Counseling For Sandy Victims
Governor Andrew M. Cuomo has announced that through 'Project Hope,' a Crisis Counseling Assistance and Training Program, more than 700 counselors have been deployed to communities hit hardest by Hurricane Sandy including the Rockaway peninsula, to provide mental health services to affected New Yorkers.
The State Office of Mental Health (OMH) estimates that more than 200,000 individuals in New York City, Long Island and the Lower Hudson Valley will receive outreach, crisis counseling and educational services through the program.
As of December 13, 2012, the Office of Mental Health has hired, trained and deployed 717 crisis counselors to New York City, Long Island and Westchester County. In total, the agency expects to hire and deploy more than 900 counselors for Project Hope.
"The devastating impact of Hurricane Sandy continues to be felt across the state," Governor Cuomo said. "For many New Yorkers who are rebuilding and trying to get their lives back to normal, these are very difficult and stressful times.
In response, Project Hope will continue to expand and provide its crisis counseling services so that the hardest hit communities can recover and rebuild as quickly as possible."
Last month, the State received an $8.2 million grant from FEMA to fund Project Hope.
The program seeks to help victims of Hurricane Sandy recognize that, in most cases, their emotional reactions are normal.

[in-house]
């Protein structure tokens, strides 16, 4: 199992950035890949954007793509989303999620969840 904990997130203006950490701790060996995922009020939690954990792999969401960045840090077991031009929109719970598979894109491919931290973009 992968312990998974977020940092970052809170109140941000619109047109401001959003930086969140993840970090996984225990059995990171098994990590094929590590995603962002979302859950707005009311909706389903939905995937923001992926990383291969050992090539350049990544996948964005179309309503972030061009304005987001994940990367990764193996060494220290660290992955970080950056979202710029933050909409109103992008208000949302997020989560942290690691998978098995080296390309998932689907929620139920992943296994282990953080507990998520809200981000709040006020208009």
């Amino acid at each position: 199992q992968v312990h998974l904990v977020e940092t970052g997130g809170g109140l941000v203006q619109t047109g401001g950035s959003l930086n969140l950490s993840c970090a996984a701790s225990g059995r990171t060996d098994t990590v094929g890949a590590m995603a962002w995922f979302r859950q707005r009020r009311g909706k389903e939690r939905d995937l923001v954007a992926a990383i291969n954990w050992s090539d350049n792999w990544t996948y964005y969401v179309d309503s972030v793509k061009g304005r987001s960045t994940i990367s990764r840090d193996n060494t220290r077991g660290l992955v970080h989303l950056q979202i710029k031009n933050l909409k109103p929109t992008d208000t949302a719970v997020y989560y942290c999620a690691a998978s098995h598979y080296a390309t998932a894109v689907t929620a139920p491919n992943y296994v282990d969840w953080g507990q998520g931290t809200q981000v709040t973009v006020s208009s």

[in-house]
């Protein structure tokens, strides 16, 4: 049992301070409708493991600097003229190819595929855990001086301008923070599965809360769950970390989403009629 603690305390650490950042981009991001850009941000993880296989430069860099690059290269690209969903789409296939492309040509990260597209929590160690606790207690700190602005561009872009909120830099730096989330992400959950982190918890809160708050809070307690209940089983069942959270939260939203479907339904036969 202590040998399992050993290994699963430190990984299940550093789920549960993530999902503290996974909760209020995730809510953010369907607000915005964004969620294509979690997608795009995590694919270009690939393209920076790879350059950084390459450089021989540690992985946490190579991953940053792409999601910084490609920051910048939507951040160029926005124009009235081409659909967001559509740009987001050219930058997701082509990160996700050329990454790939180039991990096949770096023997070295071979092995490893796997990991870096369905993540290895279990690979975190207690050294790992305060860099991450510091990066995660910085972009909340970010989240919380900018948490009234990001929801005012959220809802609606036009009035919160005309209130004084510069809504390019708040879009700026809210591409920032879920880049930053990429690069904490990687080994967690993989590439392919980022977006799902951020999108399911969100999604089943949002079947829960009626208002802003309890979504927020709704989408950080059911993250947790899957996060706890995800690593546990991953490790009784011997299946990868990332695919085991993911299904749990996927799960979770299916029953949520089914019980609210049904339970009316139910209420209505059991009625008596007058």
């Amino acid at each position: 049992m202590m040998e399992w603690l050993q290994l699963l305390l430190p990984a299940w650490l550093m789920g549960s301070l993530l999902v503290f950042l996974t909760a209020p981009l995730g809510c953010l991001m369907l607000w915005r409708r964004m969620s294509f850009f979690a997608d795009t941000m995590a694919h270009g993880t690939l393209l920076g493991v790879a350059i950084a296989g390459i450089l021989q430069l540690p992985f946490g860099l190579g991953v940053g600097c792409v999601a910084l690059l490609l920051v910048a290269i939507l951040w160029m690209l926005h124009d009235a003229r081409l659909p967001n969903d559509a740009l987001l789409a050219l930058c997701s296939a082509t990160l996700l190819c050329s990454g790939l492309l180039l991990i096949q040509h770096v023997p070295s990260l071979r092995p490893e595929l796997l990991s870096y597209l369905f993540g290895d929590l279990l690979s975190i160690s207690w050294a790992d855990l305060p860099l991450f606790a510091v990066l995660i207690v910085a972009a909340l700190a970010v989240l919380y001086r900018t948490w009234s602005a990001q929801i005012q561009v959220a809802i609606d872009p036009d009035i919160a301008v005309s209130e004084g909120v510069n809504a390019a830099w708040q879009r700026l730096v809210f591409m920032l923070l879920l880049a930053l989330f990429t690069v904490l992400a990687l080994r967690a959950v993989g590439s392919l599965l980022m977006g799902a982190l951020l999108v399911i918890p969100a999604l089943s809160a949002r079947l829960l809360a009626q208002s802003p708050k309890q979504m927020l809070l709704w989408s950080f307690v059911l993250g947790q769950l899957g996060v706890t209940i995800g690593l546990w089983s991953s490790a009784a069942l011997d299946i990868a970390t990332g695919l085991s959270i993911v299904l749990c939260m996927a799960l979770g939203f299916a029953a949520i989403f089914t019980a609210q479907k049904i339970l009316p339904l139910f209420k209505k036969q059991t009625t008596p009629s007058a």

Crisis counselors in the program use the proven practices of Psychological First Aid, which uses relationship based contact to provide secure and comfortable settings for victims to recover and obtain information, assistance and referrals. Project Hope aims to help affected New Yorkers return to their levels of functioning and mental health from before the storm.
With the federal grant, OMH has hired and trained crisis counselors to work in impacted areas.
These counselors will continue to conduct outreach at community centers and go door-to-door to provide services, which include crisis counseling, emotional support, coping and stress reduction techniques, provider referrals and information on disaster-related resources. In addition, 85 OMH employees traveled to Disaster Recovery Centers to provide mental health ser-vices during Hurricane Sandy. In New York City, Nassau, Suffolk, Rockland and Orange counties, more than
20,000 New Yorkers received help.
New York State residents experi-encing emotional distress as a re-sult of the disaster can access free, confidential crisis counseling 24/7 by calling Life- Net at 800-543-3638.
Adults with persistent distress from a trauma may show signs of irritability, poor concentration, low mood and hopelessness, isolation, discouragement and uncertainty about the future, persistent grief over their losses, nightmares and flashbacks, new or worsening health problems and alcohol, tobacco and drug abuse.
Children, especially those separated from their families, who lost family or friends, or who needed to evacuate or relocate may develop persistent traumatic responses and act younger than their age, perform poorly in school, be isolative, engage in risky behaviors and even get in trouble with the law.
Those experiencing any of the above signs of trauma are encouraged to get help immediately, so that they can recover and rebuild their lives quickly.